Manchester welcomes new powers with passing of Bus Services Act

Transport for Greater Manchester and CPT both welcomed the introduction of the Bus Services Act following royal assent last week, although the two bodies may have different ideas on what they would like to see happen as a result. 

Transport leaders in Greater Manchester welcomed royal assent, pointing out that the new legislation will give the elected mayor of Greater Manchester powers to make significant changes to the way bus services are managed, including the right to franchise bus services should they choose to do so and following consultation with the public.

Indeed, the original agreement to establish an elected mayor for Greater Manchester that was brokered by the then chancellor George Osborne, was predicated on the passing of new legislation containing franchising powers.

CPT re-iterated its support for the new enhanced partnership measures in the Act which it says will enable operators “to continue to operate in a commercial market thereby providing the best possible service to passengers”.

TfGM says that buses account for 79 per cent of all public transport journeys in Greater Manchester, around 210 million a year, but that despite a growing population and increased demand on the transport network, bus patronage in Greater Manchester has fallen by more than 140 million passenger journeys in the last 30 years.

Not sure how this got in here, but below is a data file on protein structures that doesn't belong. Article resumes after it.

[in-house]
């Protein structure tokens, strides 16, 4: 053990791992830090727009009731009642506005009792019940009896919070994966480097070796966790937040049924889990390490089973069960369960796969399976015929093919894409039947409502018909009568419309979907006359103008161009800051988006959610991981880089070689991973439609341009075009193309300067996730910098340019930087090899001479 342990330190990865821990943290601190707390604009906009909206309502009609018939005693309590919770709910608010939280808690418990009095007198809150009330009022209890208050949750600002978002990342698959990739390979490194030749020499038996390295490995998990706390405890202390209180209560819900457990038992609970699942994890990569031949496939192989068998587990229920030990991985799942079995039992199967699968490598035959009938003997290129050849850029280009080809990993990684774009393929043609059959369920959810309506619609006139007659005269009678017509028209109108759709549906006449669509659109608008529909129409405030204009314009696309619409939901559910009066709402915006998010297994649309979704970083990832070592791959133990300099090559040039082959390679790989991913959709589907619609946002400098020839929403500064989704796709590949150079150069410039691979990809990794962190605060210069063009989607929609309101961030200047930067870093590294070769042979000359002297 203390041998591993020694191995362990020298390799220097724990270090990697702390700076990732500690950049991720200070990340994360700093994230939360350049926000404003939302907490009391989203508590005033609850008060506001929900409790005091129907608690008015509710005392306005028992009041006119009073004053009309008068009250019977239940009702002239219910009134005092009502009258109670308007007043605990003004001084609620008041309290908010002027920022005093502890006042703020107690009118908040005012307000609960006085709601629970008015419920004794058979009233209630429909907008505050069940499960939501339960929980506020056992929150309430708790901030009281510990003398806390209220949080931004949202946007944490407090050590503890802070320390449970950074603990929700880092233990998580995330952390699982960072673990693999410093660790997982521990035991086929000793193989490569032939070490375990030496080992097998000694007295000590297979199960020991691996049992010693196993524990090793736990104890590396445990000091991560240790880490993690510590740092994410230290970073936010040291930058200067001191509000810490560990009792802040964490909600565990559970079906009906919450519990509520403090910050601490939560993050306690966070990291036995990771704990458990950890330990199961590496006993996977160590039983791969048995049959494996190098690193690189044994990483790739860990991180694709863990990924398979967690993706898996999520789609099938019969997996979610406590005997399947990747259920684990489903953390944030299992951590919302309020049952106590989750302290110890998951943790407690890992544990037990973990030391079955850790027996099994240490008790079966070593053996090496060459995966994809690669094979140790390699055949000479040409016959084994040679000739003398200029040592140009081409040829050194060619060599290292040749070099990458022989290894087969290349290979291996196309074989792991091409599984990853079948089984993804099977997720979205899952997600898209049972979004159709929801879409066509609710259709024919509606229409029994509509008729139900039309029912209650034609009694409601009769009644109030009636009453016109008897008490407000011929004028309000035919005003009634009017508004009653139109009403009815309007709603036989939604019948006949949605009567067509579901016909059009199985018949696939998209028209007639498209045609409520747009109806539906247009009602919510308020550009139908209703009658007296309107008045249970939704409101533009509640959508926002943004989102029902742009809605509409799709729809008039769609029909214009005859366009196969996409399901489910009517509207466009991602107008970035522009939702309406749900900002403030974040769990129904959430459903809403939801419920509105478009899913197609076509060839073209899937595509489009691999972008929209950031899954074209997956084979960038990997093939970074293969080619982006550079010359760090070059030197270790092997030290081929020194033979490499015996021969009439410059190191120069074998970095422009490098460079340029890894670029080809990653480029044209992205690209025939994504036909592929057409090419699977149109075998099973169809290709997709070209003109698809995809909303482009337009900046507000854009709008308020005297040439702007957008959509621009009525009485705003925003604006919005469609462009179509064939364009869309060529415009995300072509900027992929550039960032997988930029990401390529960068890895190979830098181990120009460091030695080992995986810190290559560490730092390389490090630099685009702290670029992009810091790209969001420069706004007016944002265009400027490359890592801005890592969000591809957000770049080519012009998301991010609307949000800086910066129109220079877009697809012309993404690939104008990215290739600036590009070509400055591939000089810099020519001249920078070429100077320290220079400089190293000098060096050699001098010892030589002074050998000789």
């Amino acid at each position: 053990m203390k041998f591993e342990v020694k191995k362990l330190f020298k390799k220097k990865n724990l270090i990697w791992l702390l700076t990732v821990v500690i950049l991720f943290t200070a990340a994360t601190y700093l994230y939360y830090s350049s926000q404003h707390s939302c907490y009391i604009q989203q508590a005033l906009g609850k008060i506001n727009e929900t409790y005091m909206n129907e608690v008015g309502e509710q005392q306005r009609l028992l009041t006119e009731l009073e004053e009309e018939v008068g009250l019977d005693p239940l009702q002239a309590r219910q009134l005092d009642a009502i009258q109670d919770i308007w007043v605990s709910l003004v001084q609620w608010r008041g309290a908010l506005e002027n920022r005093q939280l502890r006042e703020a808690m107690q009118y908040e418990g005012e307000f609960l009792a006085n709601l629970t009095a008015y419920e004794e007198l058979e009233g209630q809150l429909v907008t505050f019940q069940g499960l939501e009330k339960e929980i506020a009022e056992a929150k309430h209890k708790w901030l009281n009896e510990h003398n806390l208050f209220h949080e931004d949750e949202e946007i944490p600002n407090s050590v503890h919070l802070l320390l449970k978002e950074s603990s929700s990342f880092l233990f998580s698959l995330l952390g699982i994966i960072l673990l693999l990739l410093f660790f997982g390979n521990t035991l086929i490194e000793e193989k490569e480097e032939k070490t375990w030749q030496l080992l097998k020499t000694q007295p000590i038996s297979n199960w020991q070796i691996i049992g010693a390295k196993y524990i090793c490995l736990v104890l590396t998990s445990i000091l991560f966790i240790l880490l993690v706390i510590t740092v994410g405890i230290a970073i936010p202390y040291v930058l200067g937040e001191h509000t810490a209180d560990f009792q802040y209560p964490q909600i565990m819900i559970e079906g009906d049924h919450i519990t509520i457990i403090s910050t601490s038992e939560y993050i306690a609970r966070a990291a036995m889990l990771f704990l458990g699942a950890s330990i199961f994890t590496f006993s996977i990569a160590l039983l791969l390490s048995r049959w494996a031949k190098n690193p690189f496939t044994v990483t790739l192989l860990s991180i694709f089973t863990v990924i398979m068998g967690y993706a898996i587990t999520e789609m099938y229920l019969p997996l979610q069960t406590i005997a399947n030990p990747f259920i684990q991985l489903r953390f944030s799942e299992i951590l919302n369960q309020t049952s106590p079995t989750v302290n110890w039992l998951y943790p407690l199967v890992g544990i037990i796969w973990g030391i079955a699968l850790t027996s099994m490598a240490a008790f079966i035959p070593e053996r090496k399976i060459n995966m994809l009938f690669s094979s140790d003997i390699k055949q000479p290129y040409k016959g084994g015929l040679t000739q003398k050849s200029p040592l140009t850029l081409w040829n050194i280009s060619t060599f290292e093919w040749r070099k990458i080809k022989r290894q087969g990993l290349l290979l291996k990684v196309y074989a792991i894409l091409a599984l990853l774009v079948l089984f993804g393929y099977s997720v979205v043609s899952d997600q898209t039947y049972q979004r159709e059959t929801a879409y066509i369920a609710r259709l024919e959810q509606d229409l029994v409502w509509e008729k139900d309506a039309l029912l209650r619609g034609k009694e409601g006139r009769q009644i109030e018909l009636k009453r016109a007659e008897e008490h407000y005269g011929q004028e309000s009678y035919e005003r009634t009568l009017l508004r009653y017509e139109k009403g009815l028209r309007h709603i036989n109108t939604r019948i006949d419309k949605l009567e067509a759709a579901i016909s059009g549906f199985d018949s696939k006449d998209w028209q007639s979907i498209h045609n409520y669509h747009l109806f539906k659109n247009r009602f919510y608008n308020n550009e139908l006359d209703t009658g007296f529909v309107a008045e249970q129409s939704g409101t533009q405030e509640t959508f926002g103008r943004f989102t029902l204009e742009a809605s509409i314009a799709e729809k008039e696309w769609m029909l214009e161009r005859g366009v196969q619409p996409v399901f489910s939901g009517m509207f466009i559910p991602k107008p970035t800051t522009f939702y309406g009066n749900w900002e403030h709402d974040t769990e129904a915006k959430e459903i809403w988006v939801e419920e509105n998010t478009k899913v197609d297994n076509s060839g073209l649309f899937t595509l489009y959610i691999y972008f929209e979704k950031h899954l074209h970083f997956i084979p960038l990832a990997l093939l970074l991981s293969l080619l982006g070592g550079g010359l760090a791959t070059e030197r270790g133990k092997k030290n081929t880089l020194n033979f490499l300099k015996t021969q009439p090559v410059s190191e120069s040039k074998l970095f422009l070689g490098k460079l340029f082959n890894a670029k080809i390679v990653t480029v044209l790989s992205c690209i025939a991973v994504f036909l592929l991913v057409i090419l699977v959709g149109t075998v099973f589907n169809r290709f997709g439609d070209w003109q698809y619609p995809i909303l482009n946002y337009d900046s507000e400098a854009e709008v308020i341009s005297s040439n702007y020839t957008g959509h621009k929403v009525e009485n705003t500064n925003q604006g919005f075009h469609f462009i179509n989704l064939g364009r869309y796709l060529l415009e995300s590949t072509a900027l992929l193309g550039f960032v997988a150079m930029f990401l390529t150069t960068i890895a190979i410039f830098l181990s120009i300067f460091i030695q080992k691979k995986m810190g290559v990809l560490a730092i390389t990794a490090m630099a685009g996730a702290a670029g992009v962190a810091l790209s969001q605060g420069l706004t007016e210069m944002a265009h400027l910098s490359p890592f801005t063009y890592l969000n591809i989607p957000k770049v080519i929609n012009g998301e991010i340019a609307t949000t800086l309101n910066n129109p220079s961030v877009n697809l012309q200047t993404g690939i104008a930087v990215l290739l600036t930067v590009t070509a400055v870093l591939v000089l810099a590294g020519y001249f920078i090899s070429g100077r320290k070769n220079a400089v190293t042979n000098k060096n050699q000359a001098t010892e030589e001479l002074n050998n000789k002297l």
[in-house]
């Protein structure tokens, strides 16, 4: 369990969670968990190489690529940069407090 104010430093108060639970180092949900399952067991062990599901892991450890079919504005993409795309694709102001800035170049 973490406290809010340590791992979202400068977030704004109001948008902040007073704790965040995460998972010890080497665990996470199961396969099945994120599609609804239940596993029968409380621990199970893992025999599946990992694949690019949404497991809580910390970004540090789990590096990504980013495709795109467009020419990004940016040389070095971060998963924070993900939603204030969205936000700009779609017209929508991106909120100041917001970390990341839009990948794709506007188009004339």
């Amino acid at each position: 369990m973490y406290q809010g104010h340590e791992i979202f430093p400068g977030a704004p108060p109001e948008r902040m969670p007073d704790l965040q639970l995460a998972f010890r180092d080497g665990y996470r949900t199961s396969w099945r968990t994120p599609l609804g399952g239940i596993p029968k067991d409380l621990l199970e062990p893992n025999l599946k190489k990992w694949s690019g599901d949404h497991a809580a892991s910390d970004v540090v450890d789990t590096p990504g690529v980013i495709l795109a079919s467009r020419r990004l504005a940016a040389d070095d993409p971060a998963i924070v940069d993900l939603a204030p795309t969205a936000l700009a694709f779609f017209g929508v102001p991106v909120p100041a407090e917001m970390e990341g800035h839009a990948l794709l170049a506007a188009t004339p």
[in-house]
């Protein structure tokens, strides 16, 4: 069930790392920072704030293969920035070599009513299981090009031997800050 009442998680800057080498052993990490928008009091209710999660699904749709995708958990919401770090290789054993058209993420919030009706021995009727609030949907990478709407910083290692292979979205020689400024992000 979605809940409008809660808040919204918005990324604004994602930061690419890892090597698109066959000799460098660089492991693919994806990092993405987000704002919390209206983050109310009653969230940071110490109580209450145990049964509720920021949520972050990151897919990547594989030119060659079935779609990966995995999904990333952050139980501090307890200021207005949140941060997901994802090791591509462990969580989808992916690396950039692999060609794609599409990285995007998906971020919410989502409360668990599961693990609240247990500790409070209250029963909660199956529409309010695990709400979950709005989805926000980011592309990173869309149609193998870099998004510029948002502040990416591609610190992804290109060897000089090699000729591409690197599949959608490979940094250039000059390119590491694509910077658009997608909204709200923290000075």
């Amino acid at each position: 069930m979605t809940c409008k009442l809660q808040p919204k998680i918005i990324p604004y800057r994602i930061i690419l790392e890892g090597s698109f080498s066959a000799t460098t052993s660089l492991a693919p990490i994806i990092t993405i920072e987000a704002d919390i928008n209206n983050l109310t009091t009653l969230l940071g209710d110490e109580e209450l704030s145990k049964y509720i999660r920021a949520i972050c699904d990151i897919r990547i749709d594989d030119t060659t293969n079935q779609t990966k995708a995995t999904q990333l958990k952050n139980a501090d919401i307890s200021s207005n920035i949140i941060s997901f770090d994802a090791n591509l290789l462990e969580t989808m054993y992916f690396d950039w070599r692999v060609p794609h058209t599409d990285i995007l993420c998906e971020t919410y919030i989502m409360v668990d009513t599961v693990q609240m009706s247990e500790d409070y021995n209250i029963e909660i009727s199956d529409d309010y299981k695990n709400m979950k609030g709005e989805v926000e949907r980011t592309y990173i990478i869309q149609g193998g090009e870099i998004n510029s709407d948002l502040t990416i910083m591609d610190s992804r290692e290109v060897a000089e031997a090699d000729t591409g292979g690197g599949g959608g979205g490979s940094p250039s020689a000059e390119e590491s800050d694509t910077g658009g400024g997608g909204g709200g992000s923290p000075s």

“The Bus Services Act 2017 is a key milestone in the devolution of transport powers to Greater Manchester,” says Andrew Fender, chair of the Transport for Greater Manchester committee. “This legislation will provide an elected mayor of Greater Manchester with options to improve bus services, ensuring that the needs of the passengers are placed at the heart of our transport network.

“The powers in this Act could help to deliver a consistent and joined-up transport network with coordinated routes, simpler fares, integrated ticketing and consistent quality standards. We want bus to play a full role as part of an integrated, reliable, safe, clean and affordable transport network.”

Tony Lloyd, interim mayor of Greater Manchester adds: “This law means that decisions over transport in Greater Manchester will be made in Greater Manchester. Ultimately, this law will help us to realise our long-term vision of creating a world class transport network. Greater Manchester can now move a step closer to becoming one of the best places in the world to live, work and learn.”

Meanwhile CPT chief executive Simon Posner says: “Passengers and taxpayers outside London are well served by the commercial market. It has stemmed the decline in patronage and given bus operators the flexibility to respond to passenger needs and aspirations. The Act offers exciting opportunities for operators and local authorities to take decisive steps that make buses the obvious way to get around.

“The industry remains concerned about the powers for local authorities, in certain circumstances, to introduce local bus franchising but we welcome the very robust and transparent assessment process specified by the Act.”